National Fisherman

HARKERS ISLAND — Officials representing local commercial fishermen announced Thursday afternoon they will file suit against several federal and state agencies for alleged violation of the Endangered Species Act in regards to recreational taking of sea turtles.
 
The N.C. Fisheries Association teamed with the Carteret County Fisherman’s Association for the action and will be represented by local attorneys at Wheatly, Wheatly, Weeks, Lupton and Massie, a Beaufort firm.
 
Attorney Stevenson Weeks made the announcement at the Core Sound Waterfowl and History Museum.
 
The groups announced a 60-day notice of the intent to file the suit that will contend that while previous proceedings have enforced tough restrictions on the commercial fishing industry in regard to incidental captures of the aquatic creatures, the recreational sector remains largely unregulated.
 
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National Fisherman Live

National Fisherman Live: 3/10/15

In this episode, Online Editor Leslie Taylor talks with Mike McLouglin, vice president of Dunlop Industrial and Protective Footwear.

National Fisherman Live: 2/24/15

In this episode:

March date set for disaster aid dispersal
Oregon LNG project could disrupt fishing
NOAA tweaks gear marking requirement
N.C. launches first commercial/recreational dock
Spiny lobster traps limits not well received

Inside the Industry

NMFS announced two changes in regulations that apply to federal fishing permit holders starting Aug. 26.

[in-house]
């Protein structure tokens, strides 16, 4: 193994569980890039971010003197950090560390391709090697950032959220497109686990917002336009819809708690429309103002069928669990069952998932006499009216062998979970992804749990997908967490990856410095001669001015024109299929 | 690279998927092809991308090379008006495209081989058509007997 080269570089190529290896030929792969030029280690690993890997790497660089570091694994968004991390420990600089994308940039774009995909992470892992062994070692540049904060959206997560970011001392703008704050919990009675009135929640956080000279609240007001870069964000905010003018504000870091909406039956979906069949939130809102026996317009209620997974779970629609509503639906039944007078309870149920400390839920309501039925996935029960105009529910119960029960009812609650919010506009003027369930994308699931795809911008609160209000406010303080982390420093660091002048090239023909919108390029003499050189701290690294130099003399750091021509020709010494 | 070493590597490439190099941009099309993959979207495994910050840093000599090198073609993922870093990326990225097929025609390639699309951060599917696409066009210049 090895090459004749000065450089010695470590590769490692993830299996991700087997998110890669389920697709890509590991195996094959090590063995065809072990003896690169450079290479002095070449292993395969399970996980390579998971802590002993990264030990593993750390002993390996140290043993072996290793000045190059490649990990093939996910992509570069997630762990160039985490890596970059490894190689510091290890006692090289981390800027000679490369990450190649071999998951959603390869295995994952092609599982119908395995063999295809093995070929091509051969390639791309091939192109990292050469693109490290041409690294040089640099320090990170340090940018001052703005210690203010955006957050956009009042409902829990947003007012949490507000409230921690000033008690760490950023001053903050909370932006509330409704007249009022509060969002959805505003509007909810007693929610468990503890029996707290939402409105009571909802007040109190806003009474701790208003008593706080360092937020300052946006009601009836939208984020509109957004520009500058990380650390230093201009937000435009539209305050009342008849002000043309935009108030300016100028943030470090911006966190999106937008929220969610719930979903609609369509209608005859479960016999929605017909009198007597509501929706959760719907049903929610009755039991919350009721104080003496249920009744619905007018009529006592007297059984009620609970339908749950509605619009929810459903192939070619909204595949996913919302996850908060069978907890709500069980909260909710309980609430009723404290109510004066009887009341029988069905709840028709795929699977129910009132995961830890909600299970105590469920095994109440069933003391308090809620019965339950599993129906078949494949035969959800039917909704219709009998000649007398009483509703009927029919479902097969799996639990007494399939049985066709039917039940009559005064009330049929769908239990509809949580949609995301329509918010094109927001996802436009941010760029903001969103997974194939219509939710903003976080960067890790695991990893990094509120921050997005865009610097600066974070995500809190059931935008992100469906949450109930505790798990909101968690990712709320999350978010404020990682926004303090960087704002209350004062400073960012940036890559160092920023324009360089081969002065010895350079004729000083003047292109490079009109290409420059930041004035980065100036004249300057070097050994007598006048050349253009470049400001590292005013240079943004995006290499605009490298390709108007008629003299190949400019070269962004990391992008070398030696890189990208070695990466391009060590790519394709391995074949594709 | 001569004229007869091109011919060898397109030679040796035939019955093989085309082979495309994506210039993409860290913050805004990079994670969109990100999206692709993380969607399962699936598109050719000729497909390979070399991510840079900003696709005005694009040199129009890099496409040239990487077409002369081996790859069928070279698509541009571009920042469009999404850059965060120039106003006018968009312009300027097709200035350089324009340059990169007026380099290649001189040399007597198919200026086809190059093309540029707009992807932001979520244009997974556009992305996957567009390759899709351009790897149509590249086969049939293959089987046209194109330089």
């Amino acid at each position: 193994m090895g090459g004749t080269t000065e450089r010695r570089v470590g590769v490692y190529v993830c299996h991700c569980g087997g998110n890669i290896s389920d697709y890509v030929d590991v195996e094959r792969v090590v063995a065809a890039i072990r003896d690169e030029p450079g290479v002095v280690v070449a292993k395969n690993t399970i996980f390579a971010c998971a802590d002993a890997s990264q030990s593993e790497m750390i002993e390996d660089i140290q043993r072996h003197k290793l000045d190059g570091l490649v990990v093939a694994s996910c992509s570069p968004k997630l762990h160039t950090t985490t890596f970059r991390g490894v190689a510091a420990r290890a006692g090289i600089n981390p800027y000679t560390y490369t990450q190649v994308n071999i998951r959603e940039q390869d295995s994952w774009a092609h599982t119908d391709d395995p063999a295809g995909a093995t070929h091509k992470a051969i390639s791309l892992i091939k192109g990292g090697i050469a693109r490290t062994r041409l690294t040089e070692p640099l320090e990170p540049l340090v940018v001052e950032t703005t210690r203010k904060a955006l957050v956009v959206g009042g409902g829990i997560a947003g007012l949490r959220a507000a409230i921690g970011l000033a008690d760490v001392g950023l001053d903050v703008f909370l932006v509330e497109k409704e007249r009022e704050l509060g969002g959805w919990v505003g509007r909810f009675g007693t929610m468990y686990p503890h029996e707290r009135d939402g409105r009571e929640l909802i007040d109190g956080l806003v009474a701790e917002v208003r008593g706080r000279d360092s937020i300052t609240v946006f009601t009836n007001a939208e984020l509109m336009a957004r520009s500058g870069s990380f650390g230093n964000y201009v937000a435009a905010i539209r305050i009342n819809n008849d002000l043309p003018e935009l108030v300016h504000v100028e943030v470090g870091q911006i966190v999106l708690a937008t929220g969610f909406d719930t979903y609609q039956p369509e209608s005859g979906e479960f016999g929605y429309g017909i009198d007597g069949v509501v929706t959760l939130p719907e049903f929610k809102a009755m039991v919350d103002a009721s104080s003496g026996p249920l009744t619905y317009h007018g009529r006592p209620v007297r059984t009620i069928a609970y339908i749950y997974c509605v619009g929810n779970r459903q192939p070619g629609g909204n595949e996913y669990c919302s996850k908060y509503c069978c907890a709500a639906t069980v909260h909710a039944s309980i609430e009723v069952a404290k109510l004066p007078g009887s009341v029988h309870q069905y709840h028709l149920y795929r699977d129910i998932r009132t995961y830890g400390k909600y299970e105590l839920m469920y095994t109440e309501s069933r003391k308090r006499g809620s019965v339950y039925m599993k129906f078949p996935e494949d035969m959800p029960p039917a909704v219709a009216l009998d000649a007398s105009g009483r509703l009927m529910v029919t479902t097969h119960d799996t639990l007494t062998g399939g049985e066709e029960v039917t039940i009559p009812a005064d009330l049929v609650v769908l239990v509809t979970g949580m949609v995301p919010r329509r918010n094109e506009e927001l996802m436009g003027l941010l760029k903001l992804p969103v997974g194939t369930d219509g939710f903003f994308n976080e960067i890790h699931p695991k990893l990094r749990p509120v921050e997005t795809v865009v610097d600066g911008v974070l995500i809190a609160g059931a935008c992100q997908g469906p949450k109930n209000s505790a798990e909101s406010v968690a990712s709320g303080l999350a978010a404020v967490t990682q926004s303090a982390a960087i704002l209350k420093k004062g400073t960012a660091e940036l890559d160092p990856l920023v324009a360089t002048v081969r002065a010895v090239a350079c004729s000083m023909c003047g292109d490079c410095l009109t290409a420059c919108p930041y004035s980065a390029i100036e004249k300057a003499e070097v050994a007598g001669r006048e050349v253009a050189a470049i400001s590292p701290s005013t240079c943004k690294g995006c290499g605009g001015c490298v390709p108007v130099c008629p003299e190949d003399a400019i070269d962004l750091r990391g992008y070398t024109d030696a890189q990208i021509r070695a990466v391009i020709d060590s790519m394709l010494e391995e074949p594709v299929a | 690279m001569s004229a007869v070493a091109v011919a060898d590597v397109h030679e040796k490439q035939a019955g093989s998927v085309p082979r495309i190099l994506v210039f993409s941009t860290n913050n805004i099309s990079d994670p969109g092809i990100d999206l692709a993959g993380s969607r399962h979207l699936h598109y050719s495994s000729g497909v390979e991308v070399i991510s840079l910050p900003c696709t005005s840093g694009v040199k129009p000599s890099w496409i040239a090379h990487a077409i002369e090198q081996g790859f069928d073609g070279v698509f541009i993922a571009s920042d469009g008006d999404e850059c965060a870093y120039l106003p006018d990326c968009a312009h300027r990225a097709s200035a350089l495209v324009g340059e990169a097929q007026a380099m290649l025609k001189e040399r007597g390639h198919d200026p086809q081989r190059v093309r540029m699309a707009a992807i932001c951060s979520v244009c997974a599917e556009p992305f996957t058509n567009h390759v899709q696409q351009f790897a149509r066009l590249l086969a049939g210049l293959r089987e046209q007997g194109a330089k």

First, they have eliminated the requirement for vessel owners to submit “did not fish” reports for the months or weeks when their vessel was not fishing.

Some of the restrictions for upgrading vessels listed on federal fishing permits have also been removed.

Read more...

Alaskans will meet with British Columbia’s Minister of Energy and Mines, Bill Bennett, when he visits Juneau next week and will ask him to support an international review of mine developments in northwest British Columbia, upstream from Southeast Alaska along the Taku, Stikine and Unuk transboundary rivers.

Some Alaska fishing and environmental groups believe an international review is the best way to develop specific, binding commitments to ensure clean water, salmon, jobs and traditional and customary practices are not harmed by British Columbia mines and that adequate financial assurances are in place up front to cover long-term monitoring and compensation for damages.

Read more...
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